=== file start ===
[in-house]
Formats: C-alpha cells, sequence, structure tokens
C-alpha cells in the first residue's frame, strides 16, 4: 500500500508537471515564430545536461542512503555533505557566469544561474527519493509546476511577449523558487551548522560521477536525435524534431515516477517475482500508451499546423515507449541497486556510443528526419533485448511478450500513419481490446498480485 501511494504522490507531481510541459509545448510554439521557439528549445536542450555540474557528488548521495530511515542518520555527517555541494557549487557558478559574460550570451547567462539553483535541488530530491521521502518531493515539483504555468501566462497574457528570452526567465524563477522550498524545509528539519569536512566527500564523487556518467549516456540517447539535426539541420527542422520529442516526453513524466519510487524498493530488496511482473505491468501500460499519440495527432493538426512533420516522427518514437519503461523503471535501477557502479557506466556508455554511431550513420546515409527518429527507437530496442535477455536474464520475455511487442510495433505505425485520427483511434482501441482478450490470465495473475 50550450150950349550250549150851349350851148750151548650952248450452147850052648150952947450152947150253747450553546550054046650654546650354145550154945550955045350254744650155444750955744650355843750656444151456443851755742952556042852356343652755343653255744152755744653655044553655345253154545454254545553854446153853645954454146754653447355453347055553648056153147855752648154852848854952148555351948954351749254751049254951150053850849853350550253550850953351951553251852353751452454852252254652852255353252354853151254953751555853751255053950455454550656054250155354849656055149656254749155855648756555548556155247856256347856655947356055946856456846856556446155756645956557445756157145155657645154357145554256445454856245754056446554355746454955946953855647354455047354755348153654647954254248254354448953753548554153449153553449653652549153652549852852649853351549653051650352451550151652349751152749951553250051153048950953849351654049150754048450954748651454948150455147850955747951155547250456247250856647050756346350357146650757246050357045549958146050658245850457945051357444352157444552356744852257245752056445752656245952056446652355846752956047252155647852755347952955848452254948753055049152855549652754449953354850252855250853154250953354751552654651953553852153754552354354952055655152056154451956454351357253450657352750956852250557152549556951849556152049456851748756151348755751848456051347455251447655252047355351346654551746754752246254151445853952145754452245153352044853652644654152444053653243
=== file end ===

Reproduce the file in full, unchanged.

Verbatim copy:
[in-house]
Formats: C-alpha cells, sequence, structure tokens
C-alpha cells in the first residue's frame, strides 16, 4: 500500500508537471515564430545536461542512503555533505557566469544561474527519493509546476511577449523558487551548522560521477536525435524534431515516477517475482500508451499546423515507449541497486556510443528526419533485448511478450500513419481490446498480485 501511494504522490507531481510541459509545448510554439521557439528549445536542450555540474557528488548521495530511515542518520555527517555541494557549487557558478559574460550570451547567462539553483535541488530530491521521502518531493515539483504555468501566462497574457528570452526567465524563477522550498524545509528539519569536512566527500564523487556518467549516456540517447539535426539541420527542422520529442516526453513524466519510487524498493530488496511482473505491468501500460499519440495527432493538426512533420516522427518514437519503461523503471535501477557502479557506466556508455554511431550513420546515409527518429527507437530496442535477455536474464520475455511487442510495433505505425485520427483511434482501441482478450490470465495473475 50550450150950349550250549150851349350851148750151548650952248450452147850052648150952947450152947150253747450553546550054046650654546650354145550154945550955045350254744650155444750955744650355843750656444151456443851755742952556042852356343652755343653255744152755744653655044553655345253154545454254545553854446153853645954454146754653447355453347055553648056153147855752648154852848854952148555351948954351749254751049254951150053850849853350550253550850953351951553251852353751452454852252254652852255353252354853151254953751555853751255053950455454550656054250155354849656055149656254749155855648756555548556155247856256347856655947356055946856456846856556446155756645956557445756157145155657645154357145554256445454856245754056446554355746454955946953855647354455047354755348153654647954254248254354448953753548554153449153553449653652549153652549852852649853351549653051650352451550151652349751152749951553250051153048950953849351654049150754048450954748651454948150455147850955747951155547250456247250856647050756346350357146650757246050357045549958146050658245850457945051357444352157444552356744852257245752056445752656245952056446652355846752956047252155647852755347952955848452254948753055049152855549652754449953354850252855250853154250953354751552654651953553852153754552354354952055655152056154451956454351357253450657352750956852250557152549556951849556152049456851748756151348755751848456051347455251447655252047355351346654551746754752246254151445853952145754452245153352044853652644654152444053653243